Let me introduce Kristen Wyatt of the AP if you don't already know her. - K. Wyatt on what to expect (& not expect) from GOP this legislative session.
In my first post I described Kristen Wyatt as "a young reporter with the AP who knows her Georgia politics." That much is true. But I could have written much more.
Kristen has two qualities that contribute to her being a future (if not already) star in the world of political reporters and commentators.
First, she is as knowledgeable about Georgia politics as anyone I know, excepting Bill Shipp of course. She is truly a study on Georgia's fascinating past, and it is a ball discussing this with her.
Second, Kristen has a feel for what is going on, the big picture, and placing current events into their proper historical perspective.
How did I get to know Kristen? She called me this past summer for an interview as a candidate for the U.S. Senate. What was supposed to be a 5 minute interview ended up lasting 30 to 45 minutes, and I enjoyed every second of it (and think Kristen did as well).
We talked about Sid some for sure, but most of the time we spent discussing what was going on, what was going to happen, and why it was going to happen, both on the state and federal level.
And we didn't miss anything on our predictions. Kristen is good, very good.
I was hoping that I would get a lot of early press out of my new made friend, but lo, she was subject to dictates of the press. That summer the news wires, press (including endorsements by such organizations as the ajc), decided that since there were three GOP candidates for the U.S. Senate, they would concentrate on only three Democratic candidates.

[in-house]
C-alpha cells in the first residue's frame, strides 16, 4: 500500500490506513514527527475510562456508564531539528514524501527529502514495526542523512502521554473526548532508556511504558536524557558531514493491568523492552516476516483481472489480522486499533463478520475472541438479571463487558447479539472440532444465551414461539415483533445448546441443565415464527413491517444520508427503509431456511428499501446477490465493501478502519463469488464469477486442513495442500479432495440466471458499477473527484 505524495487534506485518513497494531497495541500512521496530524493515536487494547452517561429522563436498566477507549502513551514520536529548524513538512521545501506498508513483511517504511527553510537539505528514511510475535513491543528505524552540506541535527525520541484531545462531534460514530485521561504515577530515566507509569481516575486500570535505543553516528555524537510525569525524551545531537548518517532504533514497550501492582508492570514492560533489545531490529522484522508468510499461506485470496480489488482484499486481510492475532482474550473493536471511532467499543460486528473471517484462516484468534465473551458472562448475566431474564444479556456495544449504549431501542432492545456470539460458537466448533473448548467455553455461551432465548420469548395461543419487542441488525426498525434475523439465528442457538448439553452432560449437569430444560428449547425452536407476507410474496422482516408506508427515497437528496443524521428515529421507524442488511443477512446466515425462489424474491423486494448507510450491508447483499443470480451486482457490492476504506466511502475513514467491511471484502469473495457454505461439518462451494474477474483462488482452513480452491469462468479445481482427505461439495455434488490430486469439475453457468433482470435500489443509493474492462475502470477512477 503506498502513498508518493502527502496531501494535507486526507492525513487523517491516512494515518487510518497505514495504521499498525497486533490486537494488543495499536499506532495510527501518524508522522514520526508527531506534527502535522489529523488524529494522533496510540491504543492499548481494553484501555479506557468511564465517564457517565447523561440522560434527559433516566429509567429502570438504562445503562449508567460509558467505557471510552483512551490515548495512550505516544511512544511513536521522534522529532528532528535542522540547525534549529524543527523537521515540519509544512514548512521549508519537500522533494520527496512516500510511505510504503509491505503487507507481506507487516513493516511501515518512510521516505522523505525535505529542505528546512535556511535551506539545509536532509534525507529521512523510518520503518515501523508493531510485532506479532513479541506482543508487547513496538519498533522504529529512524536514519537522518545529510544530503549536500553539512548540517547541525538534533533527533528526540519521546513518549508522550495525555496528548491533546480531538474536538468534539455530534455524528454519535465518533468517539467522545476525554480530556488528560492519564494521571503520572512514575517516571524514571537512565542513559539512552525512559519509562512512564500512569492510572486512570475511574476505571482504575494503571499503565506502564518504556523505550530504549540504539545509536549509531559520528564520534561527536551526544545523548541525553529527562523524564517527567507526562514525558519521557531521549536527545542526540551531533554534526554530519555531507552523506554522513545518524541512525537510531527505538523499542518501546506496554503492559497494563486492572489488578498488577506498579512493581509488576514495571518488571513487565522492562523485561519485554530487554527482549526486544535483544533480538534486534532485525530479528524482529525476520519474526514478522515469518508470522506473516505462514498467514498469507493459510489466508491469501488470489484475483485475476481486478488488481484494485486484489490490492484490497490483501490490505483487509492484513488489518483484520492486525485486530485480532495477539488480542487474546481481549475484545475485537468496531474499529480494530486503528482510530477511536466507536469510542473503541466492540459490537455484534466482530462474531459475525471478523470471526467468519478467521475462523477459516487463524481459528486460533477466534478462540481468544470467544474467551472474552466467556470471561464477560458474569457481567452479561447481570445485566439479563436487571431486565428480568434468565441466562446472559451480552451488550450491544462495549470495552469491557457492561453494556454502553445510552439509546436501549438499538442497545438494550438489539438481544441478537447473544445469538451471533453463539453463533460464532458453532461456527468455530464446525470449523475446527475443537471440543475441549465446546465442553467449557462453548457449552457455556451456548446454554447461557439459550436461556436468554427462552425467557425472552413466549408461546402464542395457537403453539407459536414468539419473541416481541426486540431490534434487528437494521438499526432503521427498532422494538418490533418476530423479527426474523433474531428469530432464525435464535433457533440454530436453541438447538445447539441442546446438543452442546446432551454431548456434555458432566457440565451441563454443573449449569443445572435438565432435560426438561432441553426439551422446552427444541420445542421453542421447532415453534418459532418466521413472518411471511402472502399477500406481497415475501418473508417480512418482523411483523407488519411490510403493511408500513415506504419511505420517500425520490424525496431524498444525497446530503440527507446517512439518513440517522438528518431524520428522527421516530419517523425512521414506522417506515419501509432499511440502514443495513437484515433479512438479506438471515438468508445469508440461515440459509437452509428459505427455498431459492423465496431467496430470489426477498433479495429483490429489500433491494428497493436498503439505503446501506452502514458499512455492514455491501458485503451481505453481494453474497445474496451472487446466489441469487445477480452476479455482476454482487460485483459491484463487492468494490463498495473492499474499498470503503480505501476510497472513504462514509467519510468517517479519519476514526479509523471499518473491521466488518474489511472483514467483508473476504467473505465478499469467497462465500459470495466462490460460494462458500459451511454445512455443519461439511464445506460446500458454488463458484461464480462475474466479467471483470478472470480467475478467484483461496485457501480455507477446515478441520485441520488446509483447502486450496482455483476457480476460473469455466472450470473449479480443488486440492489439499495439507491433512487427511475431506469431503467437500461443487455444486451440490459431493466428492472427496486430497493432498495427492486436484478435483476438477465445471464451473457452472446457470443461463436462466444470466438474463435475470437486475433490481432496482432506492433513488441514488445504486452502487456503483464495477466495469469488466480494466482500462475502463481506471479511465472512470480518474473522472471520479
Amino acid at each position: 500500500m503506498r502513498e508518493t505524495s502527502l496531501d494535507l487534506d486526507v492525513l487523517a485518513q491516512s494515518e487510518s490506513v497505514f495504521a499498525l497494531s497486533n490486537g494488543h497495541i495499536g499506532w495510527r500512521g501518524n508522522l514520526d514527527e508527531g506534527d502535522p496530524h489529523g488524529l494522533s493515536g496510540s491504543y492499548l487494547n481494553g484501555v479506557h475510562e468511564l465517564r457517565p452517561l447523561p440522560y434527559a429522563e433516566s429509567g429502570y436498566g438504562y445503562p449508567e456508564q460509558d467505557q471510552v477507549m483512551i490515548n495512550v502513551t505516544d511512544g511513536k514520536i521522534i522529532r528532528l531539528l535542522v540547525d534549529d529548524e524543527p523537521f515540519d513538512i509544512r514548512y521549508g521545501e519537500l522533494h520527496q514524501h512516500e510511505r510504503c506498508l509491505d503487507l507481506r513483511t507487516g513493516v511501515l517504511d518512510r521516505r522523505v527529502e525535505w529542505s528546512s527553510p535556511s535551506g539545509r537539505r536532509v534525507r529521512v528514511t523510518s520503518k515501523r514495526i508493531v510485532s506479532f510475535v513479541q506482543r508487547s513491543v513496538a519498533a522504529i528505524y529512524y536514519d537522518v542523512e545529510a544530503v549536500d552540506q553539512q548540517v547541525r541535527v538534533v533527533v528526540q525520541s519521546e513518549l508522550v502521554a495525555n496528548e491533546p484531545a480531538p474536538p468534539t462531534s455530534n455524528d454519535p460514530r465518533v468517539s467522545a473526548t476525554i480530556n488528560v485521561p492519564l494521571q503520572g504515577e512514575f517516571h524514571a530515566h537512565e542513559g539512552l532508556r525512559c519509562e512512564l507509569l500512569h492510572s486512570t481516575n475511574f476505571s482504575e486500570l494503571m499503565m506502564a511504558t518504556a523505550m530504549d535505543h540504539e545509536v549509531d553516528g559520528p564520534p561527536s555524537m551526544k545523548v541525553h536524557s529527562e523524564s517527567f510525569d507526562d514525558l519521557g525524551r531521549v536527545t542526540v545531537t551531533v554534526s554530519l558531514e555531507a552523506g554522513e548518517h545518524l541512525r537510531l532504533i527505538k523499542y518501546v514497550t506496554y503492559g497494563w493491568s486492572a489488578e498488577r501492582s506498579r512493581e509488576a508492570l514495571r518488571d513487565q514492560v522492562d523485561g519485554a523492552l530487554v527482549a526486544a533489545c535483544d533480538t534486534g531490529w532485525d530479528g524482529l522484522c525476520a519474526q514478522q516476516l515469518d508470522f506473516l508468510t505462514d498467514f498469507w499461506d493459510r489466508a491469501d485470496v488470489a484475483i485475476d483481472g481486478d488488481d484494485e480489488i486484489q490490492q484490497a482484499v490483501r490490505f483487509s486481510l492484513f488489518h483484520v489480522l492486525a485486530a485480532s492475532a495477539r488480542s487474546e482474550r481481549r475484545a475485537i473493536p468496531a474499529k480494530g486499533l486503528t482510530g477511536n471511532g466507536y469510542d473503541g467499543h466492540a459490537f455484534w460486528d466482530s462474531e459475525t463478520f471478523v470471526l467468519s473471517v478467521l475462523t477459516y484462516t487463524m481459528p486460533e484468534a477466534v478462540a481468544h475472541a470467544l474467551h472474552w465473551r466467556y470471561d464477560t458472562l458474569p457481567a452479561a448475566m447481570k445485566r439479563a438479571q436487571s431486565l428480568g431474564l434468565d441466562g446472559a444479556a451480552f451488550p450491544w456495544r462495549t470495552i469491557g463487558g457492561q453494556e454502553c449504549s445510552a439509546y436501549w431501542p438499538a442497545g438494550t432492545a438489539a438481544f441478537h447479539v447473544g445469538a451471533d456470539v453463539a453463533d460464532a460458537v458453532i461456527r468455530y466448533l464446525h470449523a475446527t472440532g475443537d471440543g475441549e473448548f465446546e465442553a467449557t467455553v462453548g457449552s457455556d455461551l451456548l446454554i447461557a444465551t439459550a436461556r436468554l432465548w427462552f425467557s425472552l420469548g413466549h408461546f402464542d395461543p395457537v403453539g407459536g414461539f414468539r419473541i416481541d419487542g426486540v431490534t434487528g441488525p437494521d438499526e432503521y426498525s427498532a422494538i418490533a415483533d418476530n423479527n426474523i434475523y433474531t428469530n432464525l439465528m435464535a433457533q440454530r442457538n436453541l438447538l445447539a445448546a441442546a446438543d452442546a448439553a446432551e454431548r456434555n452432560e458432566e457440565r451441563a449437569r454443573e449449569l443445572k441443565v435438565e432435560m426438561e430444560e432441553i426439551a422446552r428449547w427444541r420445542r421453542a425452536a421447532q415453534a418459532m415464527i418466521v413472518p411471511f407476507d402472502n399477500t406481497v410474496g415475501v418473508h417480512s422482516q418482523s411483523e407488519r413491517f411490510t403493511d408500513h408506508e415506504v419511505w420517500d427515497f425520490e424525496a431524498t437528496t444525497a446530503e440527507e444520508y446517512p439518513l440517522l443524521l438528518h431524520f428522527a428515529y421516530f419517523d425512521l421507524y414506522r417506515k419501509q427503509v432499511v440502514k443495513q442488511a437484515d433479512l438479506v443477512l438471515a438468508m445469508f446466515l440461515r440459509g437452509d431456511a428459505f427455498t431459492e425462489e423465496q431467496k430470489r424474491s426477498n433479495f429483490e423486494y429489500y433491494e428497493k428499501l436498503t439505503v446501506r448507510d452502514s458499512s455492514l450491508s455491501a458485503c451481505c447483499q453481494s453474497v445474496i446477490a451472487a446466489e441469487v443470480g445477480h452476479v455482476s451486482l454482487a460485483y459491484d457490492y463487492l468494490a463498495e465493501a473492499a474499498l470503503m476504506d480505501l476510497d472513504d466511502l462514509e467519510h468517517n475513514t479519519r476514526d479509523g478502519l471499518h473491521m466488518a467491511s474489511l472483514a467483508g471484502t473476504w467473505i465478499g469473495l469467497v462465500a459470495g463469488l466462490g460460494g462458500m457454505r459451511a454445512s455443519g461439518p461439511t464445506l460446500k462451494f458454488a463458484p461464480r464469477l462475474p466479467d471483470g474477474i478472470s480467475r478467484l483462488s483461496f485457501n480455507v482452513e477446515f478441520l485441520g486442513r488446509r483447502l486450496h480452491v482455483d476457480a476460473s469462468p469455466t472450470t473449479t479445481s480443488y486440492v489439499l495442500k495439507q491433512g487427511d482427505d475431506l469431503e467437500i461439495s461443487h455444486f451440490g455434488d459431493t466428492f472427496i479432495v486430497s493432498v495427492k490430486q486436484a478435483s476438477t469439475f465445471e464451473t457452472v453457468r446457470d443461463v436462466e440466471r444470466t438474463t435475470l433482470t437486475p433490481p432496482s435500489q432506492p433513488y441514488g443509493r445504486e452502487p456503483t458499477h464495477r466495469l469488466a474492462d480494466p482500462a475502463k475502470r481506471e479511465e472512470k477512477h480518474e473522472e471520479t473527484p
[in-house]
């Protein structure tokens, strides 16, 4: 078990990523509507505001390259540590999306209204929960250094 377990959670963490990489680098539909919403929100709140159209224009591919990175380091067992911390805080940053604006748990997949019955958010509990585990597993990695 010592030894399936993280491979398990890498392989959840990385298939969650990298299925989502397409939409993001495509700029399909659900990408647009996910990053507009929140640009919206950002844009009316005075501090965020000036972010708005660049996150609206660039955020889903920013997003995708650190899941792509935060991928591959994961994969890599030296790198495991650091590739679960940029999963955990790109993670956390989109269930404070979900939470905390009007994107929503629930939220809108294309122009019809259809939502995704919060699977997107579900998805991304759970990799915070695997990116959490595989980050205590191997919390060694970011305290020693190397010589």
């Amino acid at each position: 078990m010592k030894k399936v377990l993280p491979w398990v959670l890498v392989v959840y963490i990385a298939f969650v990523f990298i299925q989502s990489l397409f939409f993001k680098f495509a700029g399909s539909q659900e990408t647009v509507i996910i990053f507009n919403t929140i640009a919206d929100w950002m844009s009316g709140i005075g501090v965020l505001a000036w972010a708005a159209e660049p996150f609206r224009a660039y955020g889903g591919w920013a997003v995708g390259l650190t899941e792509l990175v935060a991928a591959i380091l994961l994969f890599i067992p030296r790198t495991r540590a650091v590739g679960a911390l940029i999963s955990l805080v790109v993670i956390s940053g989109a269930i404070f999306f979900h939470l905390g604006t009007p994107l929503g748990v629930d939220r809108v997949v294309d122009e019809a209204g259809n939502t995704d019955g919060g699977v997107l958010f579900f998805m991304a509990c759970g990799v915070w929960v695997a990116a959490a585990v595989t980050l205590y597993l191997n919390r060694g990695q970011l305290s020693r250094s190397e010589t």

Thus if your name was not Denise Majette, Cliff Oxford or Mary Squires, press coverage was slim to none.
One friend who I felt tried to break the mold a bit in this regard -- not in my direction but just break the mold -- was Ben Smith. Ben was with the ajc and is the author of the bit that appears above under Cracker Squire.
He has an excellent feel for Georgia politics, and I have missed seeing his articles in the ajc since late summer.
I did get a little ink from Kristen, hid as it was near the end of a lengthly story that gave the three "leading" candidates 90% of the story. Although only a little, I very much appreciated it, especially as I learned later about her inability to write more about me was dictated from above.
I put her article on my Web site. The following is what Kristen had to say about Sid (taken from page 1 of my Web site):
"KRISTEN WYATT, a young ASSOCIATED PRESS reporter and student of Georgia history and politics who loves discussing such topics, on June 22, 2004, writes in an AP release:
Sid Cottingham, an attorney and former state court judge from Douglas, [has] been active in the state party for many years but this is his first campaign [where he is the candidate rather than serving as campaign manager for someone else]. He running as a conservative, traditional Southern Democrat.